Can Covid-19 Cause Blood Clots, and What Are the Symptoms?
At first, most people thought that COVID-19, like other human coronaviruses, mostly hurt the lungs.
However, as the epidemic spreads, reports show that the disease's worst effects were not just in the lungs. The coronavirus infection can also affect other parts of your body, such as your blood vessels. So, can you get blood clots from COVID? Can COVID cause blood clots in lungs?
This article will cover all you need to know about blood clots caused by COVID-19, from the causes to how to treat them.
Why COVID-19 Is Considered A Blood Vessel Problem?
Many COVID blood clot symptoms are linked to effects on our blood vessels, such as claims that "sticky blood" increases the risk of deep vein thrombosis or heart attack. COVID blood clots stroke, or neurological effects are also a possibility. The blood clot might even cause painful red and swollen areas on the feet, which some might call "Covid toe."
The coronavirus disease can hurt the endothelium, which is the lining of the blood vessels. This layer of cells is not completely solid, and depending on some factors, it can let certain things in or keep them out. Also, it is a very important part of keeping blood vessels healthy and working well.
When the endothelium works well, it helps keep blood vessels open and relaxed. It also makes chemicals that reduce inflammation and the risk of blood clotting that could be fatal.
Sadly, endothelial dysfunction, which happens when the endothelium is hurt, can make these activities less effective or stop them altogether.
This is a major factor in the development of heart problems. For example, it has been linked to the formation of atherosclerotic plaques in our arteries, which, if they break, could cause a heart attack or stroke.
Furthermore, a lot of evidence from the COVID-19 study shows that endothelial dysfunction is linked to a worse prognosis for COVID-19.
Can COVID-19 Cause Blood Clots?
COVID causes blood clots and is one of the most dangerous effects of the infection
According to research, people who got Covid-19 during the first wave of the pandemic, before vaccines were available, were more likely to get a blood clot for more than a year after being infected.
This study showed that the risk of diseases caused by blood clots in the arteries, like a heart attack or stroke, was 21 times (2,100%) higher in the first week after a COVID-19 diagnosis. This comparison was made with people who didn’t have a COVID-19 diagnosis, and this increased risk lasted for the next 52 weeks.
Six months to a year after the diagnosis, the risk went back to where it was before the diagnosis, but it was still 1.3% higher than normal.
Researchers also looked at venous thromboembolic disorders (a blood clot in a lung). In the first week after a COVID-19 infection, the risk of vein clots was 33 times (3,300%) higher than in people who didn't have COVID-19. After 26 to 49 weeks, the risk was only 1.8 times (80%) higher.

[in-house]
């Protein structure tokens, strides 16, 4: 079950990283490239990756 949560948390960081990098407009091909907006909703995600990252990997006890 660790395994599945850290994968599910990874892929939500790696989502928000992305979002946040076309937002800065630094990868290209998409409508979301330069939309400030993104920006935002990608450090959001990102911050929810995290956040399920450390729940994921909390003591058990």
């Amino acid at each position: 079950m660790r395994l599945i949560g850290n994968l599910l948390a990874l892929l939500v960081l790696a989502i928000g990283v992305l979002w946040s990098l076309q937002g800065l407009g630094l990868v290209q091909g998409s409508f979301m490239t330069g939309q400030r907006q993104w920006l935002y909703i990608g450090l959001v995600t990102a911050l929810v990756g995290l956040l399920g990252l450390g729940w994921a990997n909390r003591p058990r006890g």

Can Blood Clotting Become A Cause Of Death During Covid-19?
Since the blood clotting problem is often not diagnosed, it is hard to be sure.
In severe COVID-19 cases, pneumonia is the main cause of death. However, clotting of the blood could also be to blame.
When a person dies from COVID-19-related respiratory failure, their lungs often don't show the kind of damage seen in the lungs of people who have died from other acute respiratory distress syndromes (ADSs), especially if they haven't been on a ventilator.
That said, blood clots are common in the lung tissue's small blood vessels, suggesting that clotting plays a role in respiratory failure.
How To Prevent Blood Clots During Coronavirus?
There are a number of medicines that can stop or slow blood clotting. Some of these drugs have been used safely for decades to treat and prevent heart disease. Here they are
- Aspirin and other antiplatelet medicines
- Heparin, enoxaparin, and other anticoagulant drugs
- Thrombolytics medication that quickly breaks up dangerous blood clots to prevent a heart attack or stroke.
There are also various clinical trials testing other drugs to see their effectiveness against severe complications from COVID-19.
Another way to reduce the risk of getting serious effects from COVID-19 is to catch the virus on time.
You can do this by getting a lateral flow test home kit. Some of the best options include the Flowflex antigen test or a Healgen antigen test kit. The best part about these tests is that you do not need healthcare professionals to take them.
COVID-19 is known to greatly affect the lungs, but it can also affect your blood vessels and increase the odds of blood clotting.
Sadly, it is hard to detect whether or not this clotting can lead to death, but there are signs that show that it does.
Thanks to some drugs used to treat heart conditions, there are ways to prevent or treat blood clotting caused by the infection.